Today marks International Women in STEM day and while the UK tech sector growth is outpacing the rest of the UK economy, new research from Kaspersky Lab has found that more than a third of female IT professionals in the UK were put off by the unequal gender split in tech when starting their career.
The study of 5,000 IT professionals in Europe’s five biggest economies has revealed that 34% of women in UK tech were put off by the split compared with 29% of men. More than half (56%) of UK IT professionals report working in a majority male team – six times the number that work in a mainly female team (9%).
In addition, more than half of female IT professionals across Europe (53%) say they would be less likely to join an organisation if they saw a gender imbalance, compared to just 38% of men.
Kaspersky Lab launched the findings ahead of hosting a round-table debate featuring a select group of prominent IT professionals to explore ways to encourage more women into cybersecurity.
Kaspersky’s research among UK IT professionals also finds:
- More than a third (37%) of women in IT say that a lack of female professionals in the industry made them wary about pursuing a career in tech
- A quarter (26%) of female IT decision makers say they have witnessed ‘mansplaining’ in their day jobs
- 40% of female IT decision makers believe that the government and universities should drive incentives to attract girls and women into a future career in tech
- Across Europe, one in ten (10%) female IT professionals describe a career in tech as daunting, compared to just 6.5% of men.
- A good salary is the most attractive feature of any IT job for both British women in IT (20% vs European average of 18%) and men (24% vs European average of 19%)
Says Ilijana Vavan, Managing Director of Europe for Kaspersky Lab. “There is continued underrepresentation of women in IT across Europe. While there is no overnight fix to balancing the gender divide in our industry, our research and debate help us to understand how we can attract more interest in tech and cyber security and make it more attractive and accessible to women.”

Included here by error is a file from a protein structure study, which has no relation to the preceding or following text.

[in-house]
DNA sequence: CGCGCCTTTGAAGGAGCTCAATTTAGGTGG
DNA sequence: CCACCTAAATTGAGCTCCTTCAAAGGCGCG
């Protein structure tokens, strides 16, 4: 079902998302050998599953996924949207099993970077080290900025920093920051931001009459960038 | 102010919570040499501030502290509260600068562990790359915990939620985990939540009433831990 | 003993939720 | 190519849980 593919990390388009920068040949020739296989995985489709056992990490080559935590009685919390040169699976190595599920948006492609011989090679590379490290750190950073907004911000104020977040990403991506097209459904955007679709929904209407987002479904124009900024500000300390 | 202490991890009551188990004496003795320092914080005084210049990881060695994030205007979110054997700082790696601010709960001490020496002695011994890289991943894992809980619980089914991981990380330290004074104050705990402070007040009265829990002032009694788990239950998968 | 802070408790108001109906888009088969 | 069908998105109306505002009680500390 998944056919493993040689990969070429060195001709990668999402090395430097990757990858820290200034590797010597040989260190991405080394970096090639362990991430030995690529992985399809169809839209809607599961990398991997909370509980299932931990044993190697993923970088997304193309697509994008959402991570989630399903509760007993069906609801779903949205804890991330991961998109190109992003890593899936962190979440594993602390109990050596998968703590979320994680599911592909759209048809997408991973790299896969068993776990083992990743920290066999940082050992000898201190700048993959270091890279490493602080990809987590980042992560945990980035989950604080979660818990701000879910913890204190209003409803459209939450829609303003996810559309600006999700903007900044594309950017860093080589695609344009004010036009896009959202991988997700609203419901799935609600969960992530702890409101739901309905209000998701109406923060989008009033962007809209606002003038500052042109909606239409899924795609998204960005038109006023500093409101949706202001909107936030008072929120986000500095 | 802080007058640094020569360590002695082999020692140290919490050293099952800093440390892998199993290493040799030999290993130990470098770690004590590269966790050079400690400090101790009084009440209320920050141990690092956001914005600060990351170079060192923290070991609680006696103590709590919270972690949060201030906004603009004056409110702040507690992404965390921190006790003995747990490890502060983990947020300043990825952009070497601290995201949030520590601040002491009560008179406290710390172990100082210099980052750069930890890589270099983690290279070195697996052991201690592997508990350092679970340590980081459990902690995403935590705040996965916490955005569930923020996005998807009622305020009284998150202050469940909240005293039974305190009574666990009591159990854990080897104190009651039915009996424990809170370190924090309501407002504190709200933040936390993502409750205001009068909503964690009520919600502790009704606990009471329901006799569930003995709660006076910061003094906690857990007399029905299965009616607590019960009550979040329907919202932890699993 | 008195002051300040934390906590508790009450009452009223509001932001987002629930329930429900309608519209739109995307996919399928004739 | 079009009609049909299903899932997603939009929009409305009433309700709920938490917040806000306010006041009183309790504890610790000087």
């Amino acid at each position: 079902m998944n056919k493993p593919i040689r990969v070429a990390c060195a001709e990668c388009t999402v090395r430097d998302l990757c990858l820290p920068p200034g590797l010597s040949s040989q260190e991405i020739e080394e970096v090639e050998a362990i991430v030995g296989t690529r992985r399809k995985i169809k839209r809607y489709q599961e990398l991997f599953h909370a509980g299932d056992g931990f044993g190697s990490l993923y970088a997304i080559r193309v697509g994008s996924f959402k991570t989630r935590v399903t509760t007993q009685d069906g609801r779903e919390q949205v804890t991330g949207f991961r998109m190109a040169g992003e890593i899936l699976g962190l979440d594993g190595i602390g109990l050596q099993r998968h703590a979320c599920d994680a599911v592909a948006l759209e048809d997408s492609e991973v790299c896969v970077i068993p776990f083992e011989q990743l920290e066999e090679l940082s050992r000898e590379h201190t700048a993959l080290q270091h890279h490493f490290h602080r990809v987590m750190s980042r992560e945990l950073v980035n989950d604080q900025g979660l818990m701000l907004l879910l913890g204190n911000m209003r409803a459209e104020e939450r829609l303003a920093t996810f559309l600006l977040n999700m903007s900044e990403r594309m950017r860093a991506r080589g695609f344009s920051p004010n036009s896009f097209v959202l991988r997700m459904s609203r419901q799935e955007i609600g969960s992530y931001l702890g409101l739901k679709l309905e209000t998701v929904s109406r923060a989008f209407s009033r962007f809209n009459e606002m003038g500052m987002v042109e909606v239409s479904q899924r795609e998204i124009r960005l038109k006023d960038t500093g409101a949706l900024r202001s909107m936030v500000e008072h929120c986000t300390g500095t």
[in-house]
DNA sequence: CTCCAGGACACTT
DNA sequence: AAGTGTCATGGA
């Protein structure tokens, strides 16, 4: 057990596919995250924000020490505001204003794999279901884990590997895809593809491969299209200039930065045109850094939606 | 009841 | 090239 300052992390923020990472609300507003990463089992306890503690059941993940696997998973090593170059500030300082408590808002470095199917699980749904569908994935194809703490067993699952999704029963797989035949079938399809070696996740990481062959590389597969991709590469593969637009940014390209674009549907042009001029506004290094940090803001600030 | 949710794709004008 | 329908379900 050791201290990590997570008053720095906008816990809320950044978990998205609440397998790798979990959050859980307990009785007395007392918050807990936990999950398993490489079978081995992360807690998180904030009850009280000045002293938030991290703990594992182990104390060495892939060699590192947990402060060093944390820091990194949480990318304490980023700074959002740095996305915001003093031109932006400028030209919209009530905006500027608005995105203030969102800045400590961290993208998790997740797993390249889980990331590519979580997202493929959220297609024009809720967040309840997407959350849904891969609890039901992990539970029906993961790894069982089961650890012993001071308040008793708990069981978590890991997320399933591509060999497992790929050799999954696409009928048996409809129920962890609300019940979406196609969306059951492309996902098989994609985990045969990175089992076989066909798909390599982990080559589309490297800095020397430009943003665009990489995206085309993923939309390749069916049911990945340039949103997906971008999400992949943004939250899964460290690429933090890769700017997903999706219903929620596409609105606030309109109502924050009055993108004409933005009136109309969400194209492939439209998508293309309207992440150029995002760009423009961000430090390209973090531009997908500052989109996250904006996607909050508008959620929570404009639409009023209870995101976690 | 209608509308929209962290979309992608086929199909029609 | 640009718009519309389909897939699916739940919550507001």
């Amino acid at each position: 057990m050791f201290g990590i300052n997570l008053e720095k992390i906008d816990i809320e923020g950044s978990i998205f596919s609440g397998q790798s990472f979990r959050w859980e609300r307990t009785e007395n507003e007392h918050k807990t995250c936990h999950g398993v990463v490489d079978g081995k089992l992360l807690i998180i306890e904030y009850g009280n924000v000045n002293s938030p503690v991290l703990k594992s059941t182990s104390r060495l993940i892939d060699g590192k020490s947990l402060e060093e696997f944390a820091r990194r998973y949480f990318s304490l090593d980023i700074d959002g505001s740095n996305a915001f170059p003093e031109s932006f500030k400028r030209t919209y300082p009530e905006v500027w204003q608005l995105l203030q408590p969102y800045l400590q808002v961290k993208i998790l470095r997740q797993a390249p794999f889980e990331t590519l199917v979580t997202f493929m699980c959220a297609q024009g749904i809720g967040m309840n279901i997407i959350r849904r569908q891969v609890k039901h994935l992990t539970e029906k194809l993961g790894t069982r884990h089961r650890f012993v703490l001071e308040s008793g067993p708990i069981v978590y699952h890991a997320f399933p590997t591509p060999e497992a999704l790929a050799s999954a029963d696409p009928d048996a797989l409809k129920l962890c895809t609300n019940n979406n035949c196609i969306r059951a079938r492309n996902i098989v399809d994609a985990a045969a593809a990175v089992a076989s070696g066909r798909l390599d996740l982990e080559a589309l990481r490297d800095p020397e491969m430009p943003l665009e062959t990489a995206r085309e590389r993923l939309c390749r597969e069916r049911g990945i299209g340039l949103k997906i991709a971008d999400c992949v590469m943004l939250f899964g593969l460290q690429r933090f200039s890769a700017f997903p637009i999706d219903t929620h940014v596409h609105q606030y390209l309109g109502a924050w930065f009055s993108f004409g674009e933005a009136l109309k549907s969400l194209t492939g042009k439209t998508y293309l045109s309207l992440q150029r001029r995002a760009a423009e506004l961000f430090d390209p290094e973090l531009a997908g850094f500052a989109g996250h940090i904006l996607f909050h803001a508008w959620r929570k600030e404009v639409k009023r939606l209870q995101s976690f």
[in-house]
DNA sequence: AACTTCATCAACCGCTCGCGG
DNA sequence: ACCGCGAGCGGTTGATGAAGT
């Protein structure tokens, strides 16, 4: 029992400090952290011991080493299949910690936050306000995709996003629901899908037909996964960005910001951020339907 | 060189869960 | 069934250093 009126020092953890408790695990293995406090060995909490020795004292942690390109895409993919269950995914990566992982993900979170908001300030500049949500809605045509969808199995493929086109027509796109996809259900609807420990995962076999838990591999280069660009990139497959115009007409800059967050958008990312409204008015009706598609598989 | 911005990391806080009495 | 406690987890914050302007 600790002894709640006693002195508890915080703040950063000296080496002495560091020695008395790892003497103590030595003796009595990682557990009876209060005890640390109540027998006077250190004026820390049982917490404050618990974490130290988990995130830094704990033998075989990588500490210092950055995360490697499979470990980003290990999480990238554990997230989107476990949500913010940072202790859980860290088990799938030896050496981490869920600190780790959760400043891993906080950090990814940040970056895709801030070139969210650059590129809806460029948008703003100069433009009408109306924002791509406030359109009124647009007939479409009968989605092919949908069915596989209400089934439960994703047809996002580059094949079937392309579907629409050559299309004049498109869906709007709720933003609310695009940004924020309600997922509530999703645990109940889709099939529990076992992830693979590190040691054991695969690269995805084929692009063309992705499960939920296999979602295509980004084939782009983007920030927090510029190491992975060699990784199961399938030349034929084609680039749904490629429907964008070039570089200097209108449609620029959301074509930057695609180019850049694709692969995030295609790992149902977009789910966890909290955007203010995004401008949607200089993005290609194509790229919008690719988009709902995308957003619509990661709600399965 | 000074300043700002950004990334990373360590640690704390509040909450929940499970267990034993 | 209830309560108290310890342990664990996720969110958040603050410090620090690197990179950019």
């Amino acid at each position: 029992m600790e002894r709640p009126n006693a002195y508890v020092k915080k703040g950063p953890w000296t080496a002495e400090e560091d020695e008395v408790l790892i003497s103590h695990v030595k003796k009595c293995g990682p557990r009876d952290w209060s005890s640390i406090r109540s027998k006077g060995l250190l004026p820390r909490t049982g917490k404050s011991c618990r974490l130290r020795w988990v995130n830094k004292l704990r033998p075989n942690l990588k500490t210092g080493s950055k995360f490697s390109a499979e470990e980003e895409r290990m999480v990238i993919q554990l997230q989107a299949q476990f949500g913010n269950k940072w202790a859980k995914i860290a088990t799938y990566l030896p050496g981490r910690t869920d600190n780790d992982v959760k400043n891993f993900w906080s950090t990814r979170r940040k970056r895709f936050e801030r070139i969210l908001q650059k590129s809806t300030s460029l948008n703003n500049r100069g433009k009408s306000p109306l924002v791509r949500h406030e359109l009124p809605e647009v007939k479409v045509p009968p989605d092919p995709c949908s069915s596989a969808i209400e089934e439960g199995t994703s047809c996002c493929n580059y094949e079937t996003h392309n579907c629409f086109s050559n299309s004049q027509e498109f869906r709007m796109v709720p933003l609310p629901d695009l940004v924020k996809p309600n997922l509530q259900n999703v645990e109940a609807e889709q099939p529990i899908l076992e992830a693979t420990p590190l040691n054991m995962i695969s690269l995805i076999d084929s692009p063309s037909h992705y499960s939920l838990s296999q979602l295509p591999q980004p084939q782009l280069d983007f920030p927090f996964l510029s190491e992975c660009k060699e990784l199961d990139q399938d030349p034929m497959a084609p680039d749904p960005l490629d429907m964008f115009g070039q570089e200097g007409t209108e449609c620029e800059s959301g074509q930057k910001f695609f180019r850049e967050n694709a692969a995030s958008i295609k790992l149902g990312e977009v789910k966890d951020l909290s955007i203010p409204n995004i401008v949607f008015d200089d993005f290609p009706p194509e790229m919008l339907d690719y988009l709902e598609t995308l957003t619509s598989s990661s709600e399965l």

Kaspersky hosted a discussion of leading UK IT directors at its London offices, chaired by BBC Click presenter, Kate Russell. The group discussed the pipeline to encourage greater diversity, how to tackle the “imbalance paradox” women experience in the tech industry and talent retention.
Zoe Edmeades, Managing Director of The Security Company, commented: “Making a career in tech more appealing to women starts with business culture – and that comes from the top. If we talk to boards in the language that they understand and the benefits of a diverse workforce then we can start to see positive change.”
Wincie Wong, Digital Proposition Lead at RBS, added: “We need to highlight what a career in tech can make for girls in tech, focusing less on coding more on impact you can make. We also need to change the language around tech, so that it’s more gender neutral and doesn’t deter women.”
For India Lucas, Policy Manager for Skills, Talent and Diversity at techUK, it is crucial to define what we mean by tech: “We need to challenge current perceptions of what a career in tech is. It’s not one single thing. Organisations need to challenge recruiters to find them female candidates, and we need education to challenge unconscious bias,” she said.
Concluded Ewa Magiera, Head of Communities for Code First Girls, which aims to increase diversity in tech. “There’s a focus on the mathematics element of technology, which could be off-putting, especially when tech is so much broader than just coding. Other skills, such as creativity and empathy, are also valuable in tech.”